If Siddle averages 45 overs in each of the four Ashes Tests prior to Christmas he will finish this year having bowled 677 overs in competitive matches at a rate of 12.7 overs per week.
That represents 366 overs less than Lawson did in 1989.
Lawson toured England in 1989, just as Siddle did this year.
However, Lawson bowled 523 overs on his tour of the United Kingdom while Siddle sent down a mere 230.
In writing this article, I randomly chose another year from Lawson’s career – 1984.
In that year Australia embarked on only one overseas Test tour – to the Caribbean – and in the calendar year, in matches, Lawson bowled 671 overs, a figure virtually on par with what Siddle is likely to bowl throughout 2013.
And make no mistake, back in the days of the likes of Lawson and Lillee far more bowling was done in the nets than is the case nowadays where individual bowlers are only allowed to deliver a certain number of balls per training session so as to limit fatigue and possible injury.
Good luck to anyone who tried to tell the likes of Lillee or Lawson that they needed to stop bowling midway through a net session.
It can be argued that Siddle played his last ODI in November 2010 while Lawson was still playing at that level in 1984 and 1989.
But let’s leave Lawson aside and turn to Glenn McGrath.
While commentating the Australia A game against England in Hobart for the Nine Network last week, the man who holds the world record for most Test wickets by a fast bowler was decrying the rotation/rest policy that is currently in vogue with CA.
While Siddle can take pot shots at the workloads of players from another generation – and largely get it wrong – he certainly cannot argue that any of the present day bowlers have a significantly greater workload than McGrath who delivered more balls in Test cricket than any other Australian fast bowler and the most by any Australian bowler of any sort at ODI level.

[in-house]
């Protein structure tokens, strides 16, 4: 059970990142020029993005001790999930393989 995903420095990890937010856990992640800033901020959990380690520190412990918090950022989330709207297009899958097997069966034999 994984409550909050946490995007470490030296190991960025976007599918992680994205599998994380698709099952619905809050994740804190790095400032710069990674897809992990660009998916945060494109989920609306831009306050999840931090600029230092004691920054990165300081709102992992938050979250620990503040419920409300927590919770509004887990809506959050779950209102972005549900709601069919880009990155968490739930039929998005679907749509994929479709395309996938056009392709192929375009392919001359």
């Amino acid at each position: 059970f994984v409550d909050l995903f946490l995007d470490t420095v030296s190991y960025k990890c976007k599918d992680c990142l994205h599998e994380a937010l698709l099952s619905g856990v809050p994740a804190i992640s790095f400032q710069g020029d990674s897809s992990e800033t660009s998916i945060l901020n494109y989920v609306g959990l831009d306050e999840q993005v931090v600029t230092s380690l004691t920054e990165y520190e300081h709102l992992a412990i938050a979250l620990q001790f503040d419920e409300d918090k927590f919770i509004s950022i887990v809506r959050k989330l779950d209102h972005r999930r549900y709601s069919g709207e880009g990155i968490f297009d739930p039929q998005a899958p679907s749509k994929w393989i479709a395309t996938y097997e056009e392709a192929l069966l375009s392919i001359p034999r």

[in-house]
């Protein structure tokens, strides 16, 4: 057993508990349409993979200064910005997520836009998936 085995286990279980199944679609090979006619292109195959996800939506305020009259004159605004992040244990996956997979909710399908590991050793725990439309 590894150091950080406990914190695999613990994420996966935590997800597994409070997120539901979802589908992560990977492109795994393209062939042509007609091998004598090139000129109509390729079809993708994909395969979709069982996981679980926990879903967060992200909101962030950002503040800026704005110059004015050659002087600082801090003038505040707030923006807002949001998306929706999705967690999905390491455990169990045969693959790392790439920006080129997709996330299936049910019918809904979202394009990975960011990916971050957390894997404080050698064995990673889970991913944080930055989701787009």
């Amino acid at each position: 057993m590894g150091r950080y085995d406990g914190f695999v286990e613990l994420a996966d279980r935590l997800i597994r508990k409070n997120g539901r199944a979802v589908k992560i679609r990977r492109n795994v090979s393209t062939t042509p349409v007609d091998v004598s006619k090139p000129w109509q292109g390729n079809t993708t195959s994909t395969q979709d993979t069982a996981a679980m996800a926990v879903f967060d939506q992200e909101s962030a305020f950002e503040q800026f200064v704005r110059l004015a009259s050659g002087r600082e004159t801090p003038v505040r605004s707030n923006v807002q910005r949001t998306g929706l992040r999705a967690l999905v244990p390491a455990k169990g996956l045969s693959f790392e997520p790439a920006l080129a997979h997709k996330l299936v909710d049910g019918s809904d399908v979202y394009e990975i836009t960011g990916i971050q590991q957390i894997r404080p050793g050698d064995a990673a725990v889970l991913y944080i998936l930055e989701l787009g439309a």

McGrath, very much a modern-day cricketer, firmly believes that bowlers best condition themselves for bowling by bowling.
Nowadays it seems the greater priority is developing athletes first and bowlers second.
Surely it is time that CA had a total rethink of its policies with respect to the management of its fast bowlers.
As McGrath said last week, “We’re limiting how much they can bowl because in the past the odd fast bowler was getting injured. Now I think we’ve created problems by taking it too easy and not allowing the guys to bowl enough. There is nothing that you can do except bowling that can prepare you for bowling. I think we have gone too far and put everyone in cotton wool”.
Perhaps that is why the injury list in the last few years has swelled in concert with an increase of rotation and resting fast bowlers.
McGrath, whose career spanned 124 matches, once played 53 consecutive Tests and commented on the weekend, “If I played now, I wonder how many Test I’d play before I was asked to rest”.
Well, if the current farcical situation with respect to Ben Hilfenhaus is anything to go by, I reckon it wouldn’t have been many.
First published on The Roar – theroar.com.au – on 14 November 2013